Case study

User research makes for better communication

Client: Federal government agency
Activity: User research
Project: Website improvement project

By helping our government client better understand its different audiences, Weave’s user research transformed the way the agency communicates with the public.


A government agency often in the media spotlight, our client needs to communicate about complex science and policy that has a real impact on communities, businesses and the environment. 

The problem

The agency suspected user needs were not being met by the website, and wanted to combat pervasive misconceptions about the agency and its work.

Weave was tasked with improving the information architecture and content to meet user needs. We knew user research was going to be crucial to doing this well.

What we did

While the agency had previously thought of their users as either ‘informed’ or ‘uninformed’, our initial stakeholder discussions and desk research showed us that a more layered understanding would help identify user needs.

We saw the need to undertake in-depth qualitative research with a range of users, from farmers to city dwellers, from environmentalists to community leaders, and across demographics. We interviewed 25 people over 6 weeks, covering all of these groups.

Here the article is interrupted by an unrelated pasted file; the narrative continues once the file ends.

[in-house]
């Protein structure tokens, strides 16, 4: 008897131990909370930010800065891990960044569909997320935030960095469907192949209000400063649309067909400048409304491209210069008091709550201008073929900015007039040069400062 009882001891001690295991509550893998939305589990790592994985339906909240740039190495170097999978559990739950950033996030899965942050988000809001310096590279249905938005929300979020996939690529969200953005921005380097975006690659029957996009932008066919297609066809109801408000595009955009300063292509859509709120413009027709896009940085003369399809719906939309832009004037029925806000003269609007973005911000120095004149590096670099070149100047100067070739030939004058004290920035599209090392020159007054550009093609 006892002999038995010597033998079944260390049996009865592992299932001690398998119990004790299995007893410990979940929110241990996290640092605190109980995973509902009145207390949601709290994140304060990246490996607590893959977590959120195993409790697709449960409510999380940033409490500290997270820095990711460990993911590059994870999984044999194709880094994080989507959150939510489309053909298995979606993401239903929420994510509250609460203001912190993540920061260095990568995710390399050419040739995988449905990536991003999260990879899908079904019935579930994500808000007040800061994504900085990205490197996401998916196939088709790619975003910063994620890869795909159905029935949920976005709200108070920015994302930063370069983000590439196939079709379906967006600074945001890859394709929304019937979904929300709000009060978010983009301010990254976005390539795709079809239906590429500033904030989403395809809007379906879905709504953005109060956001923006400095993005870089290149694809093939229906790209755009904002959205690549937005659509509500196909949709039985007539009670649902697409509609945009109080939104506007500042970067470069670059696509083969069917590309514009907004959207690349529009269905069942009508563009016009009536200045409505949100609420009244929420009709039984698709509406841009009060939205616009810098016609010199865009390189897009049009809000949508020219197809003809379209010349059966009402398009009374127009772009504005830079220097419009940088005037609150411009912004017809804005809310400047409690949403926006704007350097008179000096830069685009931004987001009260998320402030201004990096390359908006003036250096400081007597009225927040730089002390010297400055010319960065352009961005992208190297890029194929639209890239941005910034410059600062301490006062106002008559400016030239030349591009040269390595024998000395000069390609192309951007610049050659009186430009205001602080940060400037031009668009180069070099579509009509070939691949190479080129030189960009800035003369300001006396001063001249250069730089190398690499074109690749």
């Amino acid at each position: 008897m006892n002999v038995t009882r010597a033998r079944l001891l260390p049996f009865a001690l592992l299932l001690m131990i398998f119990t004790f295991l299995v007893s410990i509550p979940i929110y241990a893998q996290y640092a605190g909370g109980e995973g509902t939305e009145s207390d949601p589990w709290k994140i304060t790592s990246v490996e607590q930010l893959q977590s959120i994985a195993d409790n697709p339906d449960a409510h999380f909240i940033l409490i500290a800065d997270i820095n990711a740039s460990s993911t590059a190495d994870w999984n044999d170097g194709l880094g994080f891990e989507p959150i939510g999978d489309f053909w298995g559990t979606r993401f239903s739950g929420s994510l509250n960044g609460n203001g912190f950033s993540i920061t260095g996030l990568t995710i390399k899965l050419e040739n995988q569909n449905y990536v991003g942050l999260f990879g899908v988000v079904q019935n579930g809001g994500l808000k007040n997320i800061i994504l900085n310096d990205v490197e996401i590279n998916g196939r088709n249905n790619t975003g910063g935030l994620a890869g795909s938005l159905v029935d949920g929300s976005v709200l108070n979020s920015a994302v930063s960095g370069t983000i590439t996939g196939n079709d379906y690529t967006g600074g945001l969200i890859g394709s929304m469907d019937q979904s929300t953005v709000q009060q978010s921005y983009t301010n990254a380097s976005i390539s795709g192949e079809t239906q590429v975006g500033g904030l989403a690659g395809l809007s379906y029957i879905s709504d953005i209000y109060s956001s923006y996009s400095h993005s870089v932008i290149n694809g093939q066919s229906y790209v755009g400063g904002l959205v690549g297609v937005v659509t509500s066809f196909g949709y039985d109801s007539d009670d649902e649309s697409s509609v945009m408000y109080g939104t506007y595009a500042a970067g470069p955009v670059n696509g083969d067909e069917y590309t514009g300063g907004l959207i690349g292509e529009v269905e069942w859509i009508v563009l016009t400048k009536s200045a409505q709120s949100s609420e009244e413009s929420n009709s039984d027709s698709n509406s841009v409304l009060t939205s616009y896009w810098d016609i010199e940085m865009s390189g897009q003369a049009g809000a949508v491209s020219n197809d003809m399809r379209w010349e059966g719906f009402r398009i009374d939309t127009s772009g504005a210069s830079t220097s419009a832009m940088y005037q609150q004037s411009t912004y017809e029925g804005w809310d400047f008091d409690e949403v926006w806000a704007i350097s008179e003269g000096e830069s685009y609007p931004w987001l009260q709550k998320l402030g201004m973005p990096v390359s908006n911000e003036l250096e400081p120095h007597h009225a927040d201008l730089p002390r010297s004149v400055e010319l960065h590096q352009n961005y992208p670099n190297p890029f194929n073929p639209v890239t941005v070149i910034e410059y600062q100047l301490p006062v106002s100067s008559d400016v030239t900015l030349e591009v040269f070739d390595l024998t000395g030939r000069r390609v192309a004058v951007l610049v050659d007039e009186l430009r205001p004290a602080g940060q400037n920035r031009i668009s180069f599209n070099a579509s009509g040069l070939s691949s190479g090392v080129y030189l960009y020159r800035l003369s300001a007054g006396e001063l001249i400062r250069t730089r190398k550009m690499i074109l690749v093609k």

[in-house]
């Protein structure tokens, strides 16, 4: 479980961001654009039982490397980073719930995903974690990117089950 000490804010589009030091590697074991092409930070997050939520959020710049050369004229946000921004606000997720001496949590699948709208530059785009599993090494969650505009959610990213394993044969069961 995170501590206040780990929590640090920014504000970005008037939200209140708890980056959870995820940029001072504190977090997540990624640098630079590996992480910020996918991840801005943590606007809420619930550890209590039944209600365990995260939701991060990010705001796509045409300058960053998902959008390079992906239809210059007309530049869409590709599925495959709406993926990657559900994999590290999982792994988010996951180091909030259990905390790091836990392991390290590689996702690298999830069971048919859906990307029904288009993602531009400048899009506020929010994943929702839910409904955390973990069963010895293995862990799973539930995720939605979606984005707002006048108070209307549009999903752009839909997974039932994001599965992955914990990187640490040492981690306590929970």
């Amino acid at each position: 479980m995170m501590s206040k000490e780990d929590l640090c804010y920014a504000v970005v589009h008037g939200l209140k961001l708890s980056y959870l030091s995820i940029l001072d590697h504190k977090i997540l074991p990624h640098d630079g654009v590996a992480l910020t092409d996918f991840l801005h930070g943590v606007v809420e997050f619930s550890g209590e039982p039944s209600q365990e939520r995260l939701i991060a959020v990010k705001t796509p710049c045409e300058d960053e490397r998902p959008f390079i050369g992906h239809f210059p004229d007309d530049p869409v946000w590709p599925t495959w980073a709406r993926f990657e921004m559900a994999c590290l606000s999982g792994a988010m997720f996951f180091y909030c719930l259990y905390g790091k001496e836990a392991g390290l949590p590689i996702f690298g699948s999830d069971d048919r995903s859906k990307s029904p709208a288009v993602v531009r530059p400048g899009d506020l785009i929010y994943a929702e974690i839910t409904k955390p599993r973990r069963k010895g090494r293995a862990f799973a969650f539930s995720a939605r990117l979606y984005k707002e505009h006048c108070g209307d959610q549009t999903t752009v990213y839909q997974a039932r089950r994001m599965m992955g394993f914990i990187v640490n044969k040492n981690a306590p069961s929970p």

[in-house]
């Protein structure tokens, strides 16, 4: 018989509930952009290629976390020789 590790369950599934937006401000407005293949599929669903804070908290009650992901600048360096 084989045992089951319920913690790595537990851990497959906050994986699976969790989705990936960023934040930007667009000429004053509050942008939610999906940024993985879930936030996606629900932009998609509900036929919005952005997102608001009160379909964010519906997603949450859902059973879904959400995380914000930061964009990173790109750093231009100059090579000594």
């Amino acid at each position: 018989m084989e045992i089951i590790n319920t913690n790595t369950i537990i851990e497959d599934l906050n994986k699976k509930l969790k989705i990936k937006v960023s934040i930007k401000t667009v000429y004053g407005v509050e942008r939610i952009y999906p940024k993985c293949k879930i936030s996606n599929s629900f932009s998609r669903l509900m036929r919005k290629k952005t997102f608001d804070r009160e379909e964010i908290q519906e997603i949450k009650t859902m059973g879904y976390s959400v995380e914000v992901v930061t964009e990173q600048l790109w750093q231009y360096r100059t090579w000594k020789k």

The results

Through these interviews we found that:

  • there were several groups of users, who used different language to describe what they wanted to understand

  • people missed important content that could answer their questions, or assumed they would not be able to find information

  • when people understood more, they trusted the agency more, even when they disagreed with policies.

We identified six types of users based on differences in knowledge, demographics, behaviours and needs, and created an archetype for each. Each archetype has a distinct user journey, specific information needs and different levels of understanding, and each uses different vocabularies.

As part of our research report, we delivered a summary of these archetypes and content recommendations based on each. The archetypes were adopted across the agency to help inform the way the organisation communicates with different audiences.

We also gained vital insights into where, why and how some misconceptions were being formed.

What happened next

We used this understanding to: 

  • create a lean content program that could be delivered quickly and within the current platform

  • redesign the information architecture of the site to reflect users’ mental models 

  • create and rewrite important new content that met high-priority user needs. 

Using deep insight and a lean, targeted content program we helped our client create a new website architecture that met user needs without rewriting and redeveloping their entire website. This is how: